I’m somewhat notorious among my social circles for not liking biopics or “based on true events” films. I’m not sure why they typically don’t click with me, but recent fare like Selma and The Danish Girl (to name a few) simply haven’t resonated despite being critical darlings.

Fortunately, Straight Outta Compton is an exception to this trend: a compelling and maturely filmed historical drama about the rise of N.W.A. and the political context fueling the west coast hip-hop scene.

The film’s strongest asset is the music, something it leverages to tremendous (while restrained) impact. The performance sequences are electrifying, some of the best concert footage in a film since the pop masterpiece Purple Rain. Like any good musical (historical or otherwise), the songs are heightened by their context within the story: Eazy-E going against his partner Lorenzo’s wishes and performing more hardcore hip-hop, their breakthrough tour performance, and most memorably, N.W.A. defying police pressure.


These musical sequences are deliberate and thoughtful, exemplary of the overall approach director F. Gary Gray takes with this film. We aren’t pummeled with shot/reverse/shot sequences of dialogue, but mostly still, wider shots of N.W.A. in a recording studio, multiple characters interacting within the frame. We are trusted to see the action unfold before us, without close-ups or sweeping long takes driving the camerawork and numbing us to their impact.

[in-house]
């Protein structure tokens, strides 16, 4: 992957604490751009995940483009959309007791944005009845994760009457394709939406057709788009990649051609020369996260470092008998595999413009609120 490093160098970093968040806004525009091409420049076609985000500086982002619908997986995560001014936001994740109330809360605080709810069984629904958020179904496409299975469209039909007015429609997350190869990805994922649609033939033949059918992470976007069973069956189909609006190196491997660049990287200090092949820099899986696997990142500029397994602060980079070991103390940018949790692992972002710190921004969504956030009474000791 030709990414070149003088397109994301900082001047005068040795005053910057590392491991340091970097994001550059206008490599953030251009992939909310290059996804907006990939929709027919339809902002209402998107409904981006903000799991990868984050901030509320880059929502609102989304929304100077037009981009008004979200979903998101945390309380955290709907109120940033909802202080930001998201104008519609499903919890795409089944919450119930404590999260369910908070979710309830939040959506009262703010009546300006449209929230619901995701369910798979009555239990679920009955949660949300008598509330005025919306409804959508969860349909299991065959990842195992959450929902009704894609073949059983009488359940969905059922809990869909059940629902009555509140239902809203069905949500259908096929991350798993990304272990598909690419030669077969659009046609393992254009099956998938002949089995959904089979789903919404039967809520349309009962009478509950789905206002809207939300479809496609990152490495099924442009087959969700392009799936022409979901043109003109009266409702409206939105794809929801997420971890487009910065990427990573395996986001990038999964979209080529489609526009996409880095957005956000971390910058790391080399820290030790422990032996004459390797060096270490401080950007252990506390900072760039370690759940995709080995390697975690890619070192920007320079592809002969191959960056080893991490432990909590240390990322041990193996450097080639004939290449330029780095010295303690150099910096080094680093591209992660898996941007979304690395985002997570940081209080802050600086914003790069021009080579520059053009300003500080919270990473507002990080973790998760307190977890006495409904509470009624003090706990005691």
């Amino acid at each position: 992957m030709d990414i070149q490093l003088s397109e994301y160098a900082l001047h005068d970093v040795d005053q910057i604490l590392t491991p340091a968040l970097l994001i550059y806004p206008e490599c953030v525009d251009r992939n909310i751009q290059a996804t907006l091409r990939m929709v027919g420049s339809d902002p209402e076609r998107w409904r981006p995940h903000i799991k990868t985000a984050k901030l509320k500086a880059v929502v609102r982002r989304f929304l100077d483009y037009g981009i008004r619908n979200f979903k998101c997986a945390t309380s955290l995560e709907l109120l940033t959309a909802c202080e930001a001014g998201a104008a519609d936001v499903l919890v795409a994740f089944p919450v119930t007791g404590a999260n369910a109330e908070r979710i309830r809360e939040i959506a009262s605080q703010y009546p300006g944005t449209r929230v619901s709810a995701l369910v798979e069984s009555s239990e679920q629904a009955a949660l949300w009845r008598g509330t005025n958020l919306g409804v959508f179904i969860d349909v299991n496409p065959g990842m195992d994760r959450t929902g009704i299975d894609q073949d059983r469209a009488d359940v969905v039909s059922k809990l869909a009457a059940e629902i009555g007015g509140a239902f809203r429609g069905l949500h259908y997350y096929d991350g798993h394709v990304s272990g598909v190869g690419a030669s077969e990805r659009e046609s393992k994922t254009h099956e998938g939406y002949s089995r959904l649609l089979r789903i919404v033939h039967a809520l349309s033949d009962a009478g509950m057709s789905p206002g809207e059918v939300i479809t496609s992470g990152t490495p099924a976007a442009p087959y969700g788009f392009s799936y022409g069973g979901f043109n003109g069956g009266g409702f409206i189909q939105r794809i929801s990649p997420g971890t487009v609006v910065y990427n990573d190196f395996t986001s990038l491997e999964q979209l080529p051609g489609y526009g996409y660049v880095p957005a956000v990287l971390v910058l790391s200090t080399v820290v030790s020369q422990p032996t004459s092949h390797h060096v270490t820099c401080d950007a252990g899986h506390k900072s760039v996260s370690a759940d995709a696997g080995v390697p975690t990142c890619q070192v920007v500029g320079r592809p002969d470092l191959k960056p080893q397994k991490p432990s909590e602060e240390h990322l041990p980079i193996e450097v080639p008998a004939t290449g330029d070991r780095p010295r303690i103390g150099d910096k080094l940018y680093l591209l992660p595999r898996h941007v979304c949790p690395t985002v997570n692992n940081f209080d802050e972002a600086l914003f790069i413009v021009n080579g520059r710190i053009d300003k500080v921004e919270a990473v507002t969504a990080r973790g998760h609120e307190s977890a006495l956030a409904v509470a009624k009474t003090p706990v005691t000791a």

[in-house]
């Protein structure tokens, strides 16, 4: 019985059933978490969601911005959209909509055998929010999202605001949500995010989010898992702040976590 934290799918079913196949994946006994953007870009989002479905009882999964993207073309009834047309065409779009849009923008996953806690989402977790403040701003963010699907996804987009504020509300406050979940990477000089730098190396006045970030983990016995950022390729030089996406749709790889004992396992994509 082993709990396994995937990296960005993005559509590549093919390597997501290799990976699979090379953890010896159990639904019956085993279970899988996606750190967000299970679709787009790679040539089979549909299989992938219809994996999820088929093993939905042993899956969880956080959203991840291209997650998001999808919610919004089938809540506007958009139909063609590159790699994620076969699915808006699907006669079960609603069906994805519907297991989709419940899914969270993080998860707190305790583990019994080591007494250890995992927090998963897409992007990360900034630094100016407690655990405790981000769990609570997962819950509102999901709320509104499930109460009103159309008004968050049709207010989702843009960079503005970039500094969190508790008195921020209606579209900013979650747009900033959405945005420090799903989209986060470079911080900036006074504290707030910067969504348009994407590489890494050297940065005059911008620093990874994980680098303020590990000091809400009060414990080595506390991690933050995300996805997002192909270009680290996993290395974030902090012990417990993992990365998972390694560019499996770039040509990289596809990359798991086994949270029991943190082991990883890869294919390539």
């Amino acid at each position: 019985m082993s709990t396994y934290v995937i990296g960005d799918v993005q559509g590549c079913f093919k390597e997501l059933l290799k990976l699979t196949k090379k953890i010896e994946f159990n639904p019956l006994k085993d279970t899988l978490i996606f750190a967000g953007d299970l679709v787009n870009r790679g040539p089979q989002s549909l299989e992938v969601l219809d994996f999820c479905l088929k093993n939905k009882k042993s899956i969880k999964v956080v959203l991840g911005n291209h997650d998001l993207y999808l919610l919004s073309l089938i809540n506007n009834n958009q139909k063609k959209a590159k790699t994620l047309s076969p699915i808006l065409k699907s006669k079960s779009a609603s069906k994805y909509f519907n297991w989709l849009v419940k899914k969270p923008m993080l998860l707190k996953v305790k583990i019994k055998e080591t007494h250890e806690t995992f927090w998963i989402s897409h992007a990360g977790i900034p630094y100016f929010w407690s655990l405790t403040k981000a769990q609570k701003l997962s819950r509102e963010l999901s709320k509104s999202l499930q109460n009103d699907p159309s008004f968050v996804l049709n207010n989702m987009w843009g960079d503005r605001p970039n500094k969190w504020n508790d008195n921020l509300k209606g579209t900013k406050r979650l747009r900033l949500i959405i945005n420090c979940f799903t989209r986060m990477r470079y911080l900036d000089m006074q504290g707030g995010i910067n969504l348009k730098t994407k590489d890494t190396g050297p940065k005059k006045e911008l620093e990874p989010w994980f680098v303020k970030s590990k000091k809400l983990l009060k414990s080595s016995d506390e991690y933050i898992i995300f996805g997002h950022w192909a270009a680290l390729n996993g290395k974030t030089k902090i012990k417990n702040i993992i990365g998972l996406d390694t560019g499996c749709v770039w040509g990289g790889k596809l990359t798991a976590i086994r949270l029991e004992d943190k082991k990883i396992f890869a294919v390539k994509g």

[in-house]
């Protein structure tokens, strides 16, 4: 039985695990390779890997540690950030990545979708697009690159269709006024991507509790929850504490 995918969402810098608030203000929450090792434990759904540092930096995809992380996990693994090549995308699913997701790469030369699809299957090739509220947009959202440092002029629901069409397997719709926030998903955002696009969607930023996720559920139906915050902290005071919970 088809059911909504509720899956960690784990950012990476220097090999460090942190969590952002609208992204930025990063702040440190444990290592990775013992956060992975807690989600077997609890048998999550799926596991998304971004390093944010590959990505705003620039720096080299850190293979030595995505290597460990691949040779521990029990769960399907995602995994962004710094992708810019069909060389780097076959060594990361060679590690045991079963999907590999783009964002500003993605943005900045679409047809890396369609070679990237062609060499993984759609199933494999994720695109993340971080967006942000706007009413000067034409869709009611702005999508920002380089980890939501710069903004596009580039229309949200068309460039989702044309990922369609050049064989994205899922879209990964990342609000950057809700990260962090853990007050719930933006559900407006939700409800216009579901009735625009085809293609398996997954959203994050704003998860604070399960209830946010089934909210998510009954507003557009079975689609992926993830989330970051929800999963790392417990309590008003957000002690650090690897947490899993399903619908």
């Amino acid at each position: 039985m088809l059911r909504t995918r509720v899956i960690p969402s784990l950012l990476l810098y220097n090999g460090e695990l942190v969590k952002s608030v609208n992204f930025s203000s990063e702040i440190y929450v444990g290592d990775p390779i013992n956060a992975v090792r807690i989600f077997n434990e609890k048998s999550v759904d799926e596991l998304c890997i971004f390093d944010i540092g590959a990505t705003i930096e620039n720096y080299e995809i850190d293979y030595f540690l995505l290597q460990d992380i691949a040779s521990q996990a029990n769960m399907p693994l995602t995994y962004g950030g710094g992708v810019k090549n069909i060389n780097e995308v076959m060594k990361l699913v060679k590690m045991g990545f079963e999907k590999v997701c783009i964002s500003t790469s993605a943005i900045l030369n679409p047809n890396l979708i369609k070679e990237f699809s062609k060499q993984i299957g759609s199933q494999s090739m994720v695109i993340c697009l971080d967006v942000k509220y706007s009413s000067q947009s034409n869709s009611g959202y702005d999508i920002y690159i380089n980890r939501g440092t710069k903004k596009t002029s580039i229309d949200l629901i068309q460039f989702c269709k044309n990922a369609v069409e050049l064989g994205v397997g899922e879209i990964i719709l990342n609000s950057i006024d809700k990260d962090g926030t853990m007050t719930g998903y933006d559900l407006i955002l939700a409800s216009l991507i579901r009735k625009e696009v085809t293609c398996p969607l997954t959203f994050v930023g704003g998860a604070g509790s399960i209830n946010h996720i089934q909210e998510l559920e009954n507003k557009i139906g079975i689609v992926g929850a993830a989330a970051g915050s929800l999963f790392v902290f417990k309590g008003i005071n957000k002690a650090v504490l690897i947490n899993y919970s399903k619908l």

And when they do happen, they’re to memorable effect. In one sequence, we witness a long take through a hotel suite: one room relatively calm and quiet, before passing into the adjoining room spinning gracefully around partakers in drugs and sexual activity. It’s outrageous and almost laughable, but still beautifully shot.

That’s the real power of Straight Outta Compton. It takes people and places who, frankly, aren’t well-represented in cinema, and elevates the narrative through mature technical craft and thoughtful pacing. The cast and crew take this larger-than-life story seriously, so we do too. It’s great to see this kind of story be told with the care and integrity that it deserves.